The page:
Nb. Our comment from the 10/04/21
And “happily languish” it was, as the FTSE stayed zone-bound practically all week.
The first four days were all about the upper boundary, and on Thursday so much so we actually checked to see if the zone had moved to 7050-7150, as this is still very much on the cards (please see our last note above).
It hasn’t, but the hedge ratio is so small we are seriously considering making the zone 7000-7150, and although we haven’t, it is perhaps worth thinking of it as such.
On Friday, it was all about the bottom boundary, where it has in fact dropped to Y1 from Y2, and had done so for that day as well.
But the market opened weak, again please ignore the “official” 7086.42, as it was almost 100-points below that…misleading or what, but as they say in system (aka algo) trading about data, “crap in crap out”, and the intraday low of 6989.64 was just after the open. The fact it was now contending with just Y1 meant the support the market received was all the more impressive, as it never looked back or even suggested it was going to test the bottom boundary at 7000 again.
Of course, the market could continue to “languish” in its zone, by which we mean 7000 up to 7150 but this would be a real waste of a great opportunity, especially as we are just at the half-way point of this expiry.
Naturally, we are referring to the fact that R1 above the zone still does not kick in until 7250, and as the market has already tested this ratio level below the zone it is only appropriate that it should test this corresponding ratio at the other end.
It is the easiest path to a new all-time high this market has had all year, so it would be almost criminal to waste it, but at the same time understandable as it got such a bloody nose trying this in the Sept expiry.
Of course, only time will tell, and October is always a strange month, but what a chance it has so it really would be a shame to waste it.
Range: 7000 to 7100 (7150)
Type: On balance bearish
Nb. Our comment on 10/11/21
Out of all the indices, the FTSE is always the most likely to lack motivation.
It was easily the last to register a new all-time high recently, and overall, its performance this year comes in last by a long way, the winner being twice as high and even the second to last outrunning the FTSE by over 5%.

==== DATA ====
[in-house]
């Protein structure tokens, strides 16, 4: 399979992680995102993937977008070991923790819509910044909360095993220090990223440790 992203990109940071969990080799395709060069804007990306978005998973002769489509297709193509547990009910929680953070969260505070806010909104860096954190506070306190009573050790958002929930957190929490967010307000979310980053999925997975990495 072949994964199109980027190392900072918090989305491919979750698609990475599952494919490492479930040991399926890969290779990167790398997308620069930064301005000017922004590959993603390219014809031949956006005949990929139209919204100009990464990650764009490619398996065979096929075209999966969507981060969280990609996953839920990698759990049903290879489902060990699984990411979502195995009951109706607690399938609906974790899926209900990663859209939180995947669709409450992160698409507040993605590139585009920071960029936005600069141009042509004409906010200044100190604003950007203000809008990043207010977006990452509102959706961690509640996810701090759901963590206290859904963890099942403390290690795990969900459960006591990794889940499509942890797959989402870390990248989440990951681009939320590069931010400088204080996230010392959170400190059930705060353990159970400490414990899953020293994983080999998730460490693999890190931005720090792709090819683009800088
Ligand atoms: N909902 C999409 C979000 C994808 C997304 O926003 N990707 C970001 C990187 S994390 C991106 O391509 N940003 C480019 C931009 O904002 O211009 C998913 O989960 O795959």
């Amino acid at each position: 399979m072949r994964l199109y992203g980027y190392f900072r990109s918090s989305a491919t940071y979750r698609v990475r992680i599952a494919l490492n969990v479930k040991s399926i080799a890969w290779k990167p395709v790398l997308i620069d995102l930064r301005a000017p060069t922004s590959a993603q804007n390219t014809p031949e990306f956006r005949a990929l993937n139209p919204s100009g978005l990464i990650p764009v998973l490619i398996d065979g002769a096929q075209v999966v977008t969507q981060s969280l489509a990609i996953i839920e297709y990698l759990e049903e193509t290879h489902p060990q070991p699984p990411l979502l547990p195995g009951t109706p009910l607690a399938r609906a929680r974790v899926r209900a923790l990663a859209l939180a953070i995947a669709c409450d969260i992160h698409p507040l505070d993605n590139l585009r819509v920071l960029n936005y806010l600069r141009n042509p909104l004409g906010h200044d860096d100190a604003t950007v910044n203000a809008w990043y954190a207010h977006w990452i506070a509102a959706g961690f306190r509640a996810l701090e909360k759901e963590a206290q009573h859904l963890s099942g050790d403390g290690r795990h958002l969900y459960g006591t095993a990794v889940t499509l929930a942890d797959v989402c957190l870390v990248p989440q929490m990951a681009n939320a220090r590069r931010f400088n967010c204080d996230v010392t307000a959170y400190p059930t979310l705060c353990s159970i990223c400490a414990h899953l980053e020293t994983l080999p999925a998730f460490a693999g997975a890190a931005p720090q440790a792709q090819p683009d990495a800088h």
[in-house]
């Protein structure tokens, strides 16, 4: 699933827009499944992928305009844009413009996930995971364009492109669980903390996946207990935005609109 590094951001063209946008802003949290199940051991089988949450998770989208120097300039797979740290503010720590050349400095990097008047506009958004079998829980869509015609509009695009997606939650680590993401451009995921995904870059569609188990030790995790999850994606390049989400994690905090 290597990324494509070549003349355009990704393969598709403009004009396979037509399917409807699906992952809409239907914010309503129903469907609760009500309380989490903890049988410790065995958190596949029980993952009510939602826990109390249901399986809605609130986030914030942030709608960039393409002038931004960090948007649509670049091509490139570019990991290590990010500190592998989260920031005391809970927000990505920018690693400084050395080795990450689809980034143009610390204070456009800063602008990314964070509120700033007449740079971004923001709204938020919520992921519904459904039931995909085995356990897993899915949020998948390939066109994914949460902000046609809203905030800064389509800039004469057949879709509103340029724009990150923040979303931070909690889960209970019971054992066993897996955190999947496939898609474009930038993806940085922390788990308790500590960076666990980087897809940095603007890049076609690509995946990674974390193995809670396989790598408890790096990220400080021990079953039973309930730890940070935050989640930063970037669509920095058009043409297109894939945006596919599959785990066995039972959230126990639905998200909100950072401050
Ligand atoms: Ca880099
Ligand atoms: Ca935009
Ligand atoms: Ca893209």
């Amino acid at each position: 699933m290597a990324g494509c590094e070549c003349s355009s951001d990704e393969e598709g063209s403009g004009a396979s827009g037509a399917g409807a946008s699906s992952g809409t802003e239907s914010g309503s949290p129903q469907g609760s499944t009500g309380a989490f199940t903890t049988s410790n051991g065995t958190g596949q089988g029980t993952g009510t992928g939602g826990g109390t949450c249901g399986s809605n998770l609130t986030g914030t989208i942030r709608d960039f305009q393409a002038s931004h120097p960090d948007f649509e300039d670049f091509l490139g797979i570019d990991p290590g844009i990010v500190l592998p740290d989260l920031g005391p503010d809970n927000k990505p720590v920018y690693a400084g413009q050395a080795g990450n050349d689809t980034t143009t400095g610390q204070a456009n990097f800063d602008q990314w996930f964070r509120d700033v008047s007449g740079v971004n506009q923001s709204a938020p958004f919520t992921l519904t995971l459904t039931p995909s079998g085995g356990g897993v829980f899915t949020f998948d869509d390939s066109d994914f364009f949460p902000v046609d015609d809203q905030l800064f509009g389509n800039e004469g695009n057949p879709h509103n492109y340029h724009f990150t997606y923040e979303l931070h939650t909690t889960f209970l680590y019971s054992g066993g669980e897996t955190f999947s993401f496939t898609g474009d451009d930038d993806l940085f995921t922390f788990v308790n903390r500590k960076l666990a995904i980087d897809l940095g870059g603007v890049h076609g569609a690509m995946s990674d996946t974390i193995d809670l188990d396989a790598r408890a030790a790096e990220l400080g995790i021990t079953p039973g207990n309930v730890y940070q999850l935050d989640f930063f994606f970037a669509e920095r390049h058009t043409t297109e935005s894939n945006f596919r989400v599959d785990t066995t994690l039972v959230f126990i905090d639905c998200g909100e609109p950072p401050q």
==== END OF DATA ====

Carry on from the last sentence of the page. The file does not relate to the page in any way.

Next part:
Of course, there are many reasons for this, but to us this is simply a by-product of the hedge ratios, as the poor old FTSE has had them in its path all year, until now that is.
In contrast, the SPX has had very little ratio above it to hinder its path.
This is why it is so sad to see it languish in its zone, at the very time it has clear skies above, tragic even.
For those who have read our previous comments there can be no surprise to hear that the intraday low on Monday was 7002.72, then the bottom boundary tried to assist again on the Wednesday but ultimately failed, with the market then going on to test R1 at 6950 (low 6945.50) for about an hour and a half, before returning to its zone.
Normally the awakening of the bulls by this test, being bolstered and empowered by the dynamic delta inspired futures buying, is enough to give it sufficient momentum to power on up but, sadly here, the FTSE still couldn’t break through its zone’s upper boundary at 7100 (intraday highs Thu & Fri 7094.93 and 7109.34 respectively).
To be zone-bound for so long is ultimately frustrating, albeit rather lucrative for derivative sellers, so as we enter the rollover and expiry week this can easily boil over, which we have seen many times in the past in this very same scenario.
It is still just Y1 above the zone, although Y2 now kicks-in a bit earlier, the important R1 remains at 7250. So, the opportunity is still there, but unless the market starts to exhibit a lot more conviction, the derivative players would be more than happy to see it remain zone-bound for the next three days for sure.
Range: 7000 to 7100 (7150)
Type: On balance only just bearish